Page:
This bas-relief is carved out of one of the limestone faces of Mount Behistun in western Iran and shows the Achaemenid King Darius I (c. 550–486 BCE) overcoming his enemies. Although he correctly understood the large figure (third from left) to be a king, and the scene to show a victory, Porter misidentified the relief as a representation of the victory of Salamaneser V (r. 727–722 BCE) over the lost tribes of Israel, which he believed were signified by the 10 captives. Accompanying the relief, but not included in Porter’s drawing, is the Behistun Inscription, often likened to the Rosetta Stone in terms of its important role in the deciphering of cuneiform script. The relief suffered damage during the Second World War when it was used for target practice by Allied soldiers. Since 2006 it has been recognised as a UNESCO World Heritage Site.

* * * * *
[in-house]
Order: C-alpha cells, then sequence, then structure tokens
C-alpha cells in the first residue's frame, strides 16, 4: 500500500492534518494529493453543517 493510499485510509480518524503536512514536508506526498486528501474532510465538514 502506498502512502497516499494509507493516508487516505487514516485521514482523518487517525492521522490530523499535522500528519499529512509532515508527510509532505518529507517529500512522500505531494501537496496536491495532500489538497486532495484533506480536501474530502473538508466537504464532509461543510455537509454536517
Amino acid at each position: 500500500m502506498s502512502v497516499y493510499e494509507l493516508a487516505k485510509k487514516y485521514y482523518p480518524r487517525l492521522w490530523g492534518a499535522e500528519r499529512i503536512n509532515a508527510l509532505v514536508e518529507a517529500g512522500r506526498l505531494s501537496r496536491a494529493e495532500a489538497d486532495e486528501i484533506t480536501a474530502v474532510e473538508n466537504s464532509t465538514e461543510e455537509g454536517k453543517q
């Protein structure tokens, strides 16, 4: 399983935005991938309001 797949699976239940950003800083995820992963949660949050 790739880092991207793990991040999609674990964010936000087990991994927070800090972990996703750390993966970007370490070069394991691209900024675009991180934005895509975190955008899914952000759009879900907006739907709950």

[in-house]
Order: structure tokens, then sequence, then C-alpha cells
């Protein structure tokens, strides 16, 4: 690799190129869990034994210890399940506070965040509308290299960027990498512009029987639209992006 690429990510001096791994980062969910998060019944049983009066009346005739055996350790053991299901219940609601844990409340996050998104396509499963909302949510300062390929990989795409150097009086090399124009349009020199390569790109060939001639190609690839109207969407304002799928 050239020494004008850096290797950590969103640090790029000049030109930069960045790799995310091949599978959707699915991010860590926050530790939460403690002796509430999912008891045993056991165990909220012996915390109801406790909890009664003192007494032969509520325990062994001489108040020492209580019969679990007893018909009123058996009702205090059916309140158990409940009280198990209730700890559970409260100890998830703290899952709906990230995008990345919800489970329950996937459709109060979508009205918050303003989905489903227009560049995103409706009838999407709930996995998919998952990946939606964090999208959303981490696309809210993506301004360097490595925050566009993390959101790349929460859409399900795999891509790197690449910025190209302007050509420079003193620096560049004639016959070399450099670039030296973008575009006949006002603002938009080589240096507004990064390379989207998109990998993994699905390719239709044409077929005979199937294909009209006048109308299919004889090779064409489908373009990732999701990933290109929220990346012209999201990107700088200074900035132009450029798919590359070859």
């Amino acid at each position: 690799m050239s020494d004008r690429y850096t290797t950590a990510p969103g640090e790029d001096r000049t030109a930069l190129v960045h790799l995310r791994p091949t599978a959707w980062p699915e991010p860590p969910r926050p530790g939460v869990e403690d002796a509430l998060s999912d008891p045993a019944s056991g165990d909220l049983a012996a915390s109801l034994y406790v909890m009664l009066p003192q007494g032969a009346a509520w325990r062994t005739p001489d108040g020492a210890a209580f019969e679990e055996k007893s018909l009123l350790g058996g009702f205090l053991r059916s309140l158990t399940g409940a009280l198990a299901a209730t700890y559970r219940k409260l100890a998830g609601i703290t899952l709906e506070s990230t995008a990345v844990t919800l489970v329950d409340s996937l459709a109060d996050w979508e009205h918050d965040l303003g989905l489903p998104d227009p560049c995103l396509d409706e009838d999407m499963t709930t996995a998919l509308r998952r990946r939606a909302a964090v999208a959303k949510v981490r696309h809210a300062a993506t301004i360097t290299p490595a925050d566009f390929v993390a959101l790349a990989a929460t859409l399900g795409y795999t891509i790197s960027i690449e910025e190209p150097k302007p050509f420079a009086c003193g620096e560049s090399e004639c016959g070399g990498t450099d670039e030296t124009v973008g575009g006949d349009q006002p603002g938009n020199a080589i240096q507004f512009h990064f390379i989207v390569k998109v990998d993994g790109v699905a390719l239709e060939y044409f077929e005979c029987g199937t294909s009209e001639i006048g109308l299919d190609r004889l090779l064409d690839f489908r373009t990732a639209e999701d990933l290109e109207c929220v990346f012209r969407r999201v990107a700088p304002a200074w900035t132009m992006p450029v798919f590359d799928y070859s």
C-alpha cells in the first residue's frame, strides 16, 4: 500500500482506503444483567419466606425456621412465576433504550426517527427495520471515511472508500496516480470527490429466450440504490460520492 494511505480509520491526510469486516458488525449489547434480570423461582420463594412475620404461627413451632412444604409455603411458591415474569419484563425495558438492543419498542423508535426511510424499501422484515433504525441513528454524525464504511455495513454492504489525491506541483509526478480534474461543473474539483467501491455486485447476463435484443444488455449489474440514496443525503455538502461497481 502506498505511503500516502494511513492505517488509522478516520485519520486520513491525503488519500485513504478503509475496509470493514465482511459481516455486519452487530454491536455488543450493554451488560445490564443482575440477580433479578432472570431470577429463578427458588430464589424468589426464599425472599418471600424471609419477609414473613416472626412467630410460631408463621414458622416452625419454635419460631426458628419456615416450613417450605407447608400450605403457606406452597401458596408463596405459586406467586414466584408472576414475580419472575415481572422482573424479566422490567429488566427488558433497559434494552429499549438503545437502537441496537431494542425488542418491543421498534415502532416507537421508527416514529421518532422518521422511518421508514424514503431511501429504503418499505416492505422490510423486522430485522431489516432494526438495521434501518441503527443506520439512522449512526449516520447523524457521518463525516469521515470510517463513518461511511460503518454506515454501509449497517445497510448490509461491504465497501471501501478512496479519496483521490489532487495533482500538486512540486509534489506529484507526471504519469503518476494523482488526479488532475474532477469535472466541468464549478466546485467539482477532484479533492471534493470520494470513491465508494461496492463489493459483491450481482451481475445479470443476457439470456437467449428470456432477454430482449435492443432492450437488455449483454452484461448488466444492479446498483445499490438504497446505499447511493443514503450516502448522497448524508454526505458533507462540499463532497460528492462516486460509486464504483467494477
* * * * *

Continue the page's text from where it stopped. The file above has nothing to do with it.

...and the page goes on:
Porter’s description of his drawing of the sculpture reveals that he used a telescope or spy-glass to get a better view: ‘I was farther from the object…than I had hoped; yet my eyes being tolerably long-sighted, and my glass more so, I managed to copy the whole sculpture with considerable exactness’ (Travels, II, p. 154).
- Article by:
- Christopher Wright
- Science and nature, Antiquarianism
Sir Robert Ker Porter's accounts of his travels in the Middle East gave a glimpse into a region that was largely unknown to most Europeans. His original watercolours provide a compelling visual source and are both descriptive of their settings and beautiful works of art in their own right. Christopher Wright recounts Porter's journey into an unfamiliar and enchanting landscape.